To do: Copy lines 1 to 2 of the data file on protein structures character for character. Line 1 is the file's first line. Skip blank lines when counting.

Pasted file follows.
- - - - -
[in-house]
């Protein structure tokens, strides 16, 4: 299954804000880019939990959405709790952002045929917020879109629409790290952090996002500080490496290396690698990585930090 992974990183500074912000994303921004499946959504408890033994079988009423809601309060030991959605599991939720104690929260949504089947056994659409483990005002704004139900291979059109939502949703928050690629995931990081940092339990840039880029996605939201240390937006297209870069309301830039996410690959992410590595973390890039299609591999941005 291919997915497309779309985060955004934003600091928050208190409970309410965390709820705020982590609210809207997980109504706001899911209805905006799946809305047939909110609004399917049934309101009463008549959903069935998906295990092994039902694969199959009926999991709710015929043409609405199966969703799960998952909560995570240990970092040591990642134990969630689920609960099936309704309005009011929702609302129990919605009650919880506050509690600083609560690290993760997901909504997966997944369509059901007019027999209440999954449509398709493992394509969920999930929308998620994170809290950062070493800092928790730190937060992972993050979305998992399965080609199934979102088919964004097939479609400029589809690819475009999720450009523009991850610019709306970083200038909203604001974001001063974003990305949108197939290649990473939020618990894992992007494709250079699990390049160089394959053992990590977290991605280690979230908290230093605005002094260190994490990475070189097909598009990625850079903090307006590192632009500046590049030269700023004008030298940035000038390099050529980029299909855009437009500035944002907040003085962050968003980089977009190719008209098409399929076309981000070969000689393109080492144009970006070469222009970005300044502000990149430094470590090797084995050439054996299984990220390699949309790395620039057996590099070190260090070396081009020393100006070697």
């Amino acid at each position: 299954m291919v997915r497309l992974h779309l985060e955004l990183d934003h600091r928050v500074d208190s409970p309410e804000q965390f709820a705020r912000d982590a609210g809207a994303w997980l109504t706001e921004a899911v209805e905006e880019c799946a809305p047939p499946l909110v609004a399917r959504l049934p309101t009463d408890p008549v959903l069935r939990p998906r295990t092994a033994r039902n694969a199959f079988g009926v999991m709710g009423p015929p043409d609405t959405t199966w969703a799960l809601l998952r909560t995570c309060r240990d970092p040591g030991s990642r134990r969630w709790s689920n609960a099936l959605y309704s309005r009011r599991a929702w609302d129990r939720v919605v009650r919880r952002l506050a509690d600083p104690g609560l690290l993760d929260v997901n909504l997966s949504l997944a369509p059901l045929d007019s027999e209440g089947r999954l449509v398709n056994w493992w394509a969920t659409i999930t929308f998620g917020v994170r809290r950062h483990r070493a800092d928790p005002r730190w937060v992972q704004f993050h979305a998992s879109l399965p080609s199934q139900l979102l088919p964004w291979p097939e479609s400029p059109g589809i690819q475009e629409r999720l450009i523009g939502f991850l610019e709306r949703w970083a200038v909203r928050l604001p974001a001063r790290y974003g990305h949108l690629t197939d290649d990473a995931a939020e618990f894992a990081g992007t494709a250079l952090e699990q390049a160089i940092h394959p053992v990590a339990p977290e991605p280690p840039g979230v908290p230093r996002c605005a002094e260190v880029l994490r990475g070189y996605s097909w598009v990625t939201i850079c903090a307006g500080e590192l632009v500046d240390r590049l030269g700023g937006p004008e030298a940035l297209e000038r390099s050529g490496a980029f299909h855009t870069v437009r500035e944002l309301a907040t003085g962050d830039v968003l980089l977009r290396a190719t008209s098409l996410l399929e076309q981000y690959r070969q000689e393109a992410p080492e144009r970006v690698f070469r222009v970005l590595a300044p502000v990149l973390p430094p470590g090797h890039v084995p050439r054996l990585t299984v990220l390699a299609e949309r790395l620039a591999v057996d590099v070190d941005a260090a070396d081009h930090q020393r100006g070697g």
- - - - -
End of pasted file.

[in-house]
């Protein structure tokens, strides 16, 4: 299954804000880019939990959405709790952002045929917020879109629409790290952090996002500080490496290396690698990585930090 992974990183500074912000994303921004499946959504408890033994079988009423809601309060030991959605599991939720104690929260949504089947056994659409483990005002704004139900291979059109939502949703928050690629995931990081940092339990840039880029996605939201240390937006297209870069309301830039996410690959992410590595973390890039299609591999941005 291919997915497309779309985060955004934003600091928050208190409970309410965390709820705020982590609210809207997980109504706001899911209805905006799946809305047939909110609004399917049934309101009463008549959903069935998906295990092994039902694969199959009926999991709710015929043409609405199966969703799960998952909560995570240990970092040591990642134990969630689920609960099936309704309005009011929702609302129990919605009650919880506050509690600083609560690290993760997901909504997966997944369509059901007019027999209440999954449509398709493992394509969920999930929308998620994170809290950062070493800092928790730190937060992972993050979305998992399965080609199934979102088919964004097939479609400029589809690819475009999720450009523009991850610019709306970083200038909203604001974001001063974003990305949108197939290649990473939020618990894992992007494709250079699990390049160089394959053992990590977290991605280690979230908290230093605005002094260190994490990475070189097909598009990625850079903090307006590192632009500046590049030269700023004008030298940035000038390099050529980029299909855009437009500035944002907040003085962050968003980089977009190719008209098409399929076309981000070969000689393109080492144009970006070469222009970005300044502000990149430094470590090797084995050439054996299984990220390699949309790395620039057996590099070190260090070396081009020393100006070697």